Data Analytics Part 2 – false insights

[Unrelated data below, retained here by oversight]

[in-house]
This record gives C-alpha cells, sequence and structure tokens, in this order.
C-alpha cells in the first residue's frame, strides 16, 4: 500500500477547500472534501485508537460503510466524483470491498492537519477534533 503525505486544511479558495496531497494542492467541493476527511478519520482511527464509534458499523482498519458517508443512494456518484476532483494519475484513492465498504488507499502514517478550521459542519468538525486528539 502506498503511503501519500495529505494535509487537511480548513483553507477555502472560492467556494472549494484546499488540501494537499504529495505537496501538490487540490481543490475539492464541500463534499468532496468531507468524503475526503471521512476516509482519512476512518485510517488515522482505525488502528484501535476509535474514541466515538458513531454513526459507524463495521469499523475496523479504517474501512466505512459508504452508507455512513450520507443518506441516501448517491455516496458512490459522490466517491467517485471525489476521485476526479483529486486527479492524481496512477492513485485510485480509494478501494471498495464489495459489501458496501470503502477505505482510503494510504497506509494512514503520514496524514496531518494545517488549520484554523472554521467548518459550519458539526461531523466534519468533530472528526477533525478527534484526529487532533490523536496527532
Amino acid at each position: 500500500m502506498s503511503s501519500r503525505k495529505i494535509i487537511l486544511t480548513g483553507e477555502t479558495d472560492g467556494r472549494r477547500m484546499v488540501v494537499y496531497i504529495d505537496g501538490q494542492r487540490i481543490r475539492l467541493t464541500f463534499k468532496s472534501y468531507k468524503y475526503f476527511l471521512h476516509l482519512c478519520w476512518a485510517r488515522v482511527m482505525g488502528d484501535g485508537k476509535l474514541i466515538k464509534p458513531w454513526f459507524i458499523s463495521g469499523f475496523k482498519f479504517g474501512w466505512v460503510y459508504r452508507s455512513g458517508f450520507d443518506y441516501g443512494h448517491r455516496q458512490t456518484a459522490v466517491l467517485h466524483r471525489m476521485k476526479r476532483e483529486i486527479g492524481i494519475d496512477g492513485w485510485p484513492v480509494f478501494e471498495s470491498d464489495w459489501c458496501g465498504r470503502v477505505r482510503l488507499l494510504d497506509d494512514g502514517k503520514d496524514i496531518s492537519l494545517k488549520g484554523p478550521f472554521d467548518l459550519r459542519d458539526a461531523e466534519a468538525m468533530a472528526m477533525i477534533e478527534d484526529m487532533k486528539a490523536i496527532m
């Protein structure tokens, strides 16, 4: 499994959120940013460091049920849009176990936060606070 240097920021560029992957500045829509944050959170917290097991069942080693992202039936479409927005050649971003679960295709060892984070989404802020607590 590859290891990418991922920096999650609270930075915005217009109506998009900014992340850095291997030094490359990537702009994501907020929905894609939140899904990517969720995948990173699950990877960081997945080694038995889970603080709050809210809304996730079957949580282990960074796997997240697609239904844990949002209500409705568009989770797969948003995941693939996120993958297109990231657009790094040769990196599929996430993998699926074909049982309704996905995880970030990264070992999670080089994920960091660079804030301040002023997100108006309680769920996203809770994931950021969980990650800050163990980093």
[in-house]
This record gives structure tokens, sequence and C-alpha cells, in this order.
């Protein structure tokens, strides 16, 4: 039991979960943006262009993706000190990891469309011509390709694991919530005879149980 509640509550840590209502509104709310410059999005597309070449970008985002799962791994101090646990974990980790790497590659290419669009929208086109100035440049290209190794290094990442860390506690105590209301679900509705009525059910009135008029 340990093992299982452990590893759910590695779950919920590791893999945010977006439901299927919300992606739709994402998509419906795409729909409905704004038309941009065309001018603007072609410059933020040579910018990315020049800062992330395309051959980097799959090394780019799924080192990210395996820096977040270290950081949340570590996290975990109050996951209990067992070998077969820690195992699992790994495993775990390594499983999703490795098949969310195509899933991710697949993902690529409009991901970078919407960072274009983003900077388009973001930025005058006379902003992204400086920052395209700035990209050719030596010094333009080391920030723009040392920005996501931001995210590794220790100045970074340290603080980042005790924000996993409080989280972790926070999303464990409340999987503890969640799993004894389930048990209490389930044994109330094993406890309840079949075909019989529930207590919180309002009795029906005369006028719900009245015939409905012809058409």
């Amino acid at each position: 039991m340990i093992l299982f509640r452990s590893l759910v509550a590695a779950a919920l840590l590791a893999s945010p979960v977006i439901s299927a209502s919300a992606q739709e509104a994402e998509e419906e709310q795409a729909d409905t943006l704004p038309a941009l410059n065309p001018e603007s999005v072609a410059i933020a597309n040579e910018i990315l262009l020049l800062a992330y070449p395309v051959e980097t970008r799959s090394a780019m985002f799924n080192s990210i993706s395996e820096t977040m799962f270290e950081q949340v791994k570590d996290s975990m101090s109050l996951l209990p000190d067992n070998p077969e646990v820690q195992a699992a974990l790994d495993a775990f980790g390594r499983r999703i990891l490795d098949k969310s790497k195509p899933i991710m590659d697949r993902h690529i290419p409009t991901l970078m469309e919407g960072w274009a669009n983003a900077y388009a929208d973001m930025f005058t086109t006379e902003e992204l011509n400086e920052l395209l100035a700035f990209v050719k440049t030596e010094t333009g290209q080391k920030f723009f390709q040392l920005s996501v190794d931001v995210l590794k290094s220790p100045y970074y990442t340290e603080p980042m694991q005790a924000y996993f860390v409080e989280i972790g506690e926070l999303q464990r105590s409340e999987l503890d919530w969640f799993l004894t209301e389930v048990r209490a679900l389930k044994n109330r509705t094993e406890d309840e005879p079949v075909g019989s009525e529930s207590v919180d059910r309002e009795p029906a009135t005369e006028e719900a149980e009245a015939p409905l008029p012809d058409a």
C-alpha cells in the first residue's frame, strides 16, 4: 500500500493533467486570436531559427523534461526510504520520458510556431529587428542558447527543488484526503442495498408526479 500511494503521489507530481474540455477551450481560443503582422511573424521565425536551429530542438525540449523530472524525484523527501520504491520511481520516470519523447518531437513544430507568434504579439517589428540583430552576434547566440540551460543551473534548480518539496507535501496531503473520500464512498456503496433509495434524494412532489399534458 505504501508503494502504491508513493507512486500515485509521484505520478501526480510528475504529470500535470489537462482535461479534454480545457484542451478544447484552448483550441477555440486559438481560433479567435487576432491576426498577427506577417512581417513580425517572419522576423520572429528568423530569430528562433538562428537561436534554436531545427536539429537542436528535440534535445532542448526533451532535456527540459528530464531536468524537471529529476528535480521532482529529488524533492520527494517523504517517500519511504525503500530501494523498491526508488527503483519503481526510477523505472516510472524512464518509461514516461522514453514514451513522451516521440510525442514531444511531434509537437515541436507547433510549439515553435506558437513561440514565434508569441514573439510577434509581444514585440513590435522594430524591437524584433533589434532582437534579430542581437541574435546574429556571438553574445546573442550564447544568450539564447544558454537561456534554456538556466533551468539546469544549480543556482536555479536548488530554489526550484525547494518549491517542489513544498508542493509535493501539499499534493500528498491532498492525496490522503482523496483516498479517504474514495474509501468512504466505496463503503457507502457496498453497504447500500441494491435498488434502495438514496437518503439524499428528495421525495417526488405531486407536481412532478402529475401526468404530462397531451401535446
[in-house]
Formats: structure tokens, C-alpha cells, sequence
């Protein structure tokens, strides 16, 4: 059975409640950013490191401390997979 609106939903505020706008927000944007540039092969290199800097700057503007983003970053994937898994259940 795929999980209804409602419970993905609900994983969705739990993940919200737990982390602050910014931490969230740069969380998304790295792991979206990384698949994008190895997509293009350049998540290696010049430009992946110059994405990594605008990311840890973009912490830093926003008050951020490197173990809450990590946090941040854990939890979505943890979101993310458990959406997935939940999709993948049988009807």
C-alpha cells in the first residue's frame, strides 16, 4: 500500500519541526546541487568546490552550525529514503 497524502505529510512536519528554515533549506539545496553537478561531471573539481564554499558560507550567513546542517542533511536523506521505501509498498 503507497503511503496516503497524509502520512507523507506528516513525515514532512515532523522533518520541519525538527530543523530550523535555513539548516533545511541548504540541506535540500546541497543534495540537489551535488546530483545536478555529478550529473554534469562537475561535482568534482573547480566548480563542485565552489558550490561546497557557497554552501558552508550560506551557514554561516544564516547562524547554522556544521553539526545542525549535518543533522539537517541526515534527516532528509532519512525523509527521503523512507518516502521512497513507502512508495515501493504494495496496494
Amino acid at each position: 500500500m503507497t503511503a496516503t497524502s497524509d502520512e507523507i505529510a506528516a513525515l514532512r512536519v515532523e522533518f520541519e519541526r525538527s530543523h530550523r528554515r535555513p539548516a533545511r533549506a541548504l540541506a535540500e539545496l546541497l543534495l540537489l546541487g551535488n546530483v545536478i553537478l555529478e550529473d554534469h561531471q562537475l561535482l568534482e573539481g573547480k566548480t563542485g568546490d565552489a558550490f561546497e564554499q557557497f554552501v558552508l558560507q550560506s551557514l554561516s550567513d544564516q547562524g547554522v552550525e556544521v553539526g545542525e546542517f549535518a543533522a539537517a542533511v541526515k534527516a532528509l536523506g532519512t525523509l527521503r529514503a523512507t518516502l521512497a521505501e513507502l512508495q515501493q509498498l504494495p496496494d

even with the most advanced analytics decision-making can be undermined by false insights there are three big traps which must be avoided Keigo means garbage in garbage out it stands to reason if you feed bad data into your analytics you're going to get some highly misleading outputs this sounds like an obvious statement but there are so many ways that data can lose its validity and become a liability and here is the problem data is data there is no way of knowing if data is good or bad simply by looking at it for example if you read from a table of information to calculate how hard and long to deploy thrusters on a spacecraft you would hope that data is accurate this was the case when international teams collaborated on the Mars climate orbiter project for NASA which launched in 1998 unfortunately one of the teams assumed NASA was working in imperial units when in fact they had moved to metric some years earlier the result was a hundred and twenty five million dollar project finishing in disaster as the craft missed its orbit and was lost forever it goes to show that if rocket scientists can get this wrong so can businesses so rule number one check your data this is achieved by getting your data infrastructure in order and assuring the data with strong governance processes this problem is made much worse by the second trap people see what they want to see in psychology this is called confirmation bias the problem here is that people are naturally programmed to filter their experience of the world based on their feelings beliefs and past experience that NASA scientists in the orbiter example would have seen validator because they believed in the expertise of those supplying it here is another example from the world of business imagine that you just joined a new company and you hear this statement from your CEO at your first allstaff business update meeting last quarter we saw record-breaking sales with one hundred and fifty percent year-on-year growth this is the picture of a company showing some great results and you are likely to believe it because it validates your choice to join the company however if you had been there longer you may also know that the same quarter a year ago was horrendous with sales performance hugely below target based on exactly the same figures a very different perspective could be described last quarter we had a single big deal which saved our bacon at least the overall result was better than the disaster last year so 150 percent growth can be good or bad depending on how the business did last year and indeed what the targets look like for this year hence rule number two look past the headlines data must be viewed objectively fully and in context before drawing conclusions what else could possibly go wrong as Mark Twain is often quoted as saying there are lies damned lies and statistics ironically he never did say this regardless the expression captures nicely the ability to use numbers to reinforce any argument you wish to make if you look hard enough in data there are ways to justify your beliefs this can be a problem even with the highest personal integrity and honesty because numbers can be deceiving for example let's say I have a theory that the rising consumption of cheese is causing a corresponding increase in deaths I may believe it's likely based on the popularity of cheese and knowledge of the rise in obesity if I were to look hard enough I might find this data however this is not the whole picture I am missing a crucial factor about the nature of these deaths I need to dig deeper and get the full context these deaths are in fact due to entangling in bedclothes there clearly is a strong correlation between these two factors but actually no evidence that one causes the other correlation does not equal causation in fact these are coincidence if you look hard enough you can find highly misleading evidence in numbers the correlation trap is just one example in statistics this is called overfitting Henschel number three data first insights should follow not vice-versa if you look too hard for data which supports a hypothesis you are likely to find it whether it's right or wrong you

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